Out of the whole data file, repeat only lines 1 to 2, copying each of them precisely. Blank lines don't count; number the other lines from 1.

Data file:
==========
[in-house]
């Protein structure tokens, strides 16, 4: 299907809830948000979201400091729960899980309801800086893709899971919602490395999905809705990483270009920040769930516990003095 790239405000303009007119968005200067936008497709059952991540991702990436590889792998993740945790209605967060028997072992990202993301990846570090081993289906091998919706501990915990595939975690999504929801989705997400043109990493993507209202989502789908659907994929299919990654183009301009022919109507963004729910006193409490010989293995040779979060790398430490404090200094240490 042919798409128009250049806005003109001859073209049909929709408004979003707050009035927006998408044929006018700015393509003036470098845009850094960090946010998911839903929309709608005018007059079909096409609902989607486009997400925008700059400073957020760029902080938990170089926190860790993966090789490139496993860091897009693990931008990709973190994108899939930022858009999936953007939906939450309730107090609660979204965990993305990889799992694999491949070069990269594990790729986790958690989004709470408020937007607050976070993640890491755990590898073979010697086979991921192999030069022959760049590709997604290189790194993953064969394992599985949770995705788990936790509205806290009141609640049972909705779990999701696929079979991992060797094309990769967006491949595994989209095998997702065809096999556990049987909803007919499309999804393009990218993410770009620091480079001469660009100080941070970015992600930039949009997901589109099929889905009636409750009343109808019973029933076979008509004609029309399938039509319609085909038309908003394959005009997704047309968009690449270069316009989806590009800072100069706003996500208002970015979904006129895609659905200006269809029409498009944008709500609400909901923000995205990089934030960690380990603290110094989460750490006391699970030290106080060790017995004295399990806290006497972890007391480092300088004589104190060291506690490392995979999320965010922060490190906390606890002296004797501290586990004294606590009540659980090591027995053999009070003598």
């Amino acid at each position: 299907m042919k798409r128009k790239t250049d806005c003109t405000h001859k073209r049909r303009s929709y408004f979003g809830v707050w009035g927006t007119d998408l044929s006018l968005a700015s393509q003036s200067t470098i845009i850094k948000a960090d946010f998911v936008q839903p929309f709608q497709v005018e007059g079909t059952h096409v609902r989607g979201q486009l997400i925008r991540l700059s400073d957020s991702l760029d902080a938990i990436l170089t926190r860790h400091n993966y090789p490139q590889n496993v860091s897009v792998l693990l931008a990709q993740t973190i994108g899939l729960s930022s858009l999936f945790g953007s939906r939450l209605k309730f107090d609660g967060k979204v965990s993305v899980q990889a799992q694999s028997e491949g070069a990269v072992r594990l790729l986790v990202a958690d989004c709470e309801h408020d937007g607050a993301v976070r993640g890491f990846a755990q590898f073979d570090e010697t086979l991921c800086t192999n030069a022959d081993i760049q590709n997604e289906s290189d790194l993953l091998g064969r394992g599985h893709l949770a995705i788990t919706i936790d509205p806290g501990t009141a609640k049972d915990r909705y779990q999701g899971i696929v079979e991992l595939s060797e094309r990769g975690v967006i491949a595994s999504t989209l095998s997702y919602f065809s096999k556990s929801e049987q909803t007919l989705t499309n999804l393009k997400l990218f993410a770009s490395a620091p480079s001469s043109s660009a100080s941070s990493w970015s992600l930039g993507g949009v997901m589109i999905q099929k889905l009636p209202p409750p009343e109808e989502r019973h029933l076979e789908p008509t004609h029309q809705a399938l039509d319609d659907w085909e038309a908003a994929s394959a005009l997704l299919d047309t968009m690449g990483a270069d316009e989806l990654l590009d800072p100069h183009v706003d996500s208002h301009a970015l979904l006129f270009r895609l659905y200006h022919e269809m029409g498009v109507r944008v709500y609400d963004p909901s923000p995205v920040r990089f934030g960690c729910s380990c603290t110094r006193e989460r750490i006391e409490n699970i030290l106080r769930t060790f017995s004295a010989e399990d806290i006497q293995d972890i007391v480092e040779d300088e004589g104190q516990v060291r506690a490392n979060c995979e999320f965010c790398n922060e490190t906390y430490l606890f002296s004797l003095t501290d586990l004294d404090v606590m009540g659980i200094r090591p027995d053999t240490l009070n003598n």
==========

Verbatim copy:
[in-house]
């Protein structure tokens, strides 16, 4: 299907809830948000979201400091729960899980309801800086893709899971919602490395999905809705990483270009920040769930516990003095 790239405000303009007119968005200067936008497709059952991540991702990436590889792998993740945790209605967060028997072992990202993301990846570090081993289906091998919706501990915990595939975690999504929801989705997400043109990493993507209202989502789908659907994929299919990654183009301009022919109507963004729910006193409490010989293995040779979060790398430490404090200094240490 042919798409128009250049806005003109001859073209049909929709408004979003707050009035927006998408044929006018700015393509003036470098845009850094960090946010998911839903929309709608005018007059079909096409609902989607486009997400925008700059400073957020760029902080938990170089926190860790993966090789490139496993860091897009693990931008990709973190994108899939930022858009999936953007939906939450309730107090609660979204965990993305990889799992694999491949070069990269594990790729986790958690989004709470408020937007607050976070993640890491755990590898073979010697086979991921192999030069022959760049590709997604290189790194993953064969394992599985949770995705788990936790509205806290009141609640049972909705779990999701696929079979991992060797094309990769967006491949595994989209095998997702065809096999556990049987909803007919499309999804393009990218993410770009620091480079001469660009100080941070970015992600930039949009997901589109099929889905009636409750009343109808019973029933076979008509004609029309399938039509319609085909038309908003394959005009997704047309968009690449270069316009989806590009800072100069706003996500208002970015979904006129895609659905200006269809029409498009944008709500609400909901923000995205990089934030960690380990603290110094989460750490006391699970030290106080060790017995004295399990806290006497972890007391480092300088004589104190060291506690490392995979999320965010922060490190906390606890002296004797501290586990004294606590009540659980090591027995053999009070003598």